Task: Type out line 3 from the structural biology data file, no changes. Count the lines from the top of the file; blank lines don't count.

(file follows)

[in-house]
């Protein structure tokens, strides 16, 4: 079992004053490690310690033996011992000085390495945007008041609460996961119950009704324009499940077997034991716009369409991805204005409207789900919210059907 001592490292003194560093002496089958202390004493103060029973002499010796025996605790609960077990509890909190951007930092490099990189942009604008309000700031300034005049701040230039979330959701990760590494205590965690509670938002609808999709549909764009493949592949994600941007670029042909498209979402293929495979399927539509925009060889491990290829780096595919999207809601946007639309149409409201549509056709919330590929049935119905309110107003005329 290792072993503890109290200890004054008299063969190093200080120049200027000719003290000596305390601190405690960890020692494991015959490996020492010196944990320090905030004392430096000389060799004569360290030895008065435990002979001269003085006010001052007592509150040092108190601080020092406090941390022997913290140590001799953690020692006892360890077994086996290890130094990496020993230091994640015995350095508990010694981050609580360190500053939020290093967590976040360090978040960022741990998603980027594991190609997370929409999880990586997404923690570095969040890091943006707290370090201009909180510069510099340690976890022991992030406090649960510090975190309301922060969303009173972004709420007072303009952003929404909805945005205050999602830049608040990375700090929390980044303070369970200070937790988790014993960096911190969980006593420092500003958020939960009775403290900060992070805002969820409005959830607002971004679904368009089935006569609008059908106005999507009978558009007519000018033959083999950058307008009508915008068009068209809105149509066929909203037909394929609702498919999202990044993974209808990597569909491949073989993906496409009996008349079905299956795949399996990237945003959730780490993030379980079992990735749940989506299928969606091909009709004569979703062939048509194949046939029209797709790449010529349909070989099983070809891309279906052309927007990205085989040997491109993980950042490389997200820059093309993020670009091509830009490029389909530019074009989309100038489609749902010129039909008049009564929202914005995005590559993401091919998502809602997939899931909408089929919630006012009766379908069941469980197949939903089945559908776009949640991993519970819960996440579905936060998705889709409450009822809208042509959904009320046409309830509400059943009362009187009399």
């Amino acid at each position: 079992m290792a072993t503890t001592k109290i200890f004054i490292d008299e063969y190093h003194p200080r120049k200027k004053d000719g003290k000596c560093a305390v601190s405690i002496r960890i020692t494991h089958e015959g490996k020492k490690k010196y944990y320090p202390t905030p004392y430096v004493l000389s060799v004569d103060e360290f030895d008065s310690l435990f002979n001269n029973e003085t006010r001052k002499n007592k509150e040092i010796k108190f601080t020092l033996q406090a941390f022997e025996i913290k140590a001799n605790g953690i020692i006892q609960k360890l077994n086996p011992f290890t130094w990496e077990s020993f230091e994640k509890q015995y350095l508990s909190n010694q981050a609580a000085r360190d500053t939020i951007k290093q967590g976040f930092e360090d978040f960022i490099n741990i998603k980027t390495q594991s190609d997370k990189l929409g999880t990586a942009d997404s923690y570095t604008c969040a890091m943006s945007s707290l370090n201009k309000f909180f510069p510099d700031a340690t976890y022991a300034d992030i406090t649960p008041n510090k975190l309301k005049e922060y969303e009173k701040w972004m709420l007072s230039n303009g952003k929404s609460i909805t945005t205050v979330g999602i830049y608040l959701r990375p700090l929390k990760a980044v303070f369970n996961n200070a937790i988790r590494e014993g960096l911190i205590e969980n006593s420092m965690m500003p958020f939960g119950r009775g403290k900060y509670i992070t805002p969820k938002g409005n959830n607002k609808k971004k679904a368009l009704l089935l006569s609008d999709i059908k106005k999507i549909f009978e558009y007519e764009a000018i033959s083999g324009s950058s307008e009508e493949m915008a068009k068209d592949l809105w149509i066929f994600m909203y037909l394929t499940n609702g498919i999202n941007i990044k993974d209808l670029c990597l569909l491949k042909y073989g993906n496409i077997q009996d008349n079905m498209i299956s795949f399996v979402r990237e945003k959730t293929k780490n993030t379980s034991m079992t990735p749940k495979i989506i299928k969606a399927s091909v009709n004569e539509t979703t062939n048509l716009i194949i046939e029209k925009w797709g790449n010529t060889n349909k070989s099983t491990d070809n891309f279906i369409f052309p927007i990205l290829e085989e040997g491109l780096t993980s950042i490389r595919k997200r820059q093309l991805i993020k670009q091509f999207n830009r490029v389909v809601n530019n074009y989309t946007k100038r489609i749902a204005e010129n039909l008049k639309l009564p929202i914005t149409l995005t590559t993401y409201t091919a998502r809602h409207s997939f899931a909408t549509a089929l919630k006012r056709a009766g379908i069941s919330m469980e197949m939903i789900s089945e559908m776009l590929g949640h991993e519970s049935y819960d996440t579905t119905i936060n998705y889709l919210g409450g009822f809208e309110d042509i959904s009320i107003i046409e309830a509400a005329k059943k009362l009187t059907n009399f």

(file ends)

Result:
């Amino acid at each position: 079992m290792a072993t503890t001592k109290i200890f004054i490292d008299e063969y190093h003194p200080r120049k200027k004053d000719g003290k000596c560093a305390v601190s405690i002496r960890i020692t494991h089958e015959g490996k020492k490690k010196y944990y320090p202390t905030p004392y430096v004493l000389s060799v004569d103060e360290f030895d008065s310690l435990f002979n001269n029973e003085t006010r001052k002499n007592k509150e040092i010796k108190f601080t020092l033996q406090a941390f022997e025996i913290k140590a001799n605790g953690i020692i006892q609960k360890l077994n086996p011992f290890t130094w990496e077990s020993f230091e994640k509890q015995y350095l508990s909190n010694q981050a609580a000085r360190d500053t939020i951007k290093q967590g976040f930092e360090d978040f960022i490099n741990i998603k980027t390495q594991s190609d997370k990189l929409g999880t990586a942009d997404s923690y570095t604008c969040a890091m943006s945007s707290l370090n201009k309000f909180f510069p510099d700031a340690t976890y022991a300034d992030i406090t649960p008041n510090k975190l309301k005049e922060y969303e009173k701040w972004m709420l007072s230039n303009g952003k929404s609460i909805t945005t205050v979330g999602i830049y608040l959701r990375p700090l929390k990760a980044v303070f369970n996961n200070a937790i988790r590494e014993g960096l911190i205590e969980n006593s420092m965690m500003p958020f939960g119950r009775g403290k900060y509670i992070t805002p969820k938002g409005n959830n607002k609808k971004k679904a368009l009704l089935l006569s609008d999709i059908k106005k999507i549909f009978e558009y007519e764009a000018i033959s083999g324009s950058s307008e009508e493949m915008a068009k068209d592949l809105w149509i066929f994600m909203y037909l394929t499940n609702g498919i999202n941007i990044k993974d209808l670029c990597l569909l491949k042909y073989g993906n496409i077997q009996d008349n079905m498209i299956s795949f399996v979402r990237e945003k959730t293929k780490n993030t379980s034991m079992t990735p749940k495979i989506i299928k969606a399927s091909v009709n004569e539509t979703t062939n048509l716009i194949i046939e029209k925009w797709g790449n010529t060889n349909k070989s099983t491990d070809n891309f279906i369409f052309p927007i990205l290829e085989e040997g491109l780096t993980s950042i490389r595919k997200r820059q093309l991805i993020k670009q091509f999207n830009r490029v389909v809601n530019n074009y989309t946007k100038r489609i749902a204005e010129n039909l008049k639309l009564p929202i914005t149409l995005t590559t993401y409201t091919a998502r809602h409207s997939f899931a909408t549509a089929l919630k006012r056709a009766g379908i069941s919330m469980e197949m939903i789900s089945e559908m776009l590929g949640h991993e519970s049935y819960d996440t579905t119905i936060n998705y889709l919210g409450g009822f809208e309110d042509i959904s009320i107003i046409e309830a509400a005329k059943k009362l009187t059907n009399f």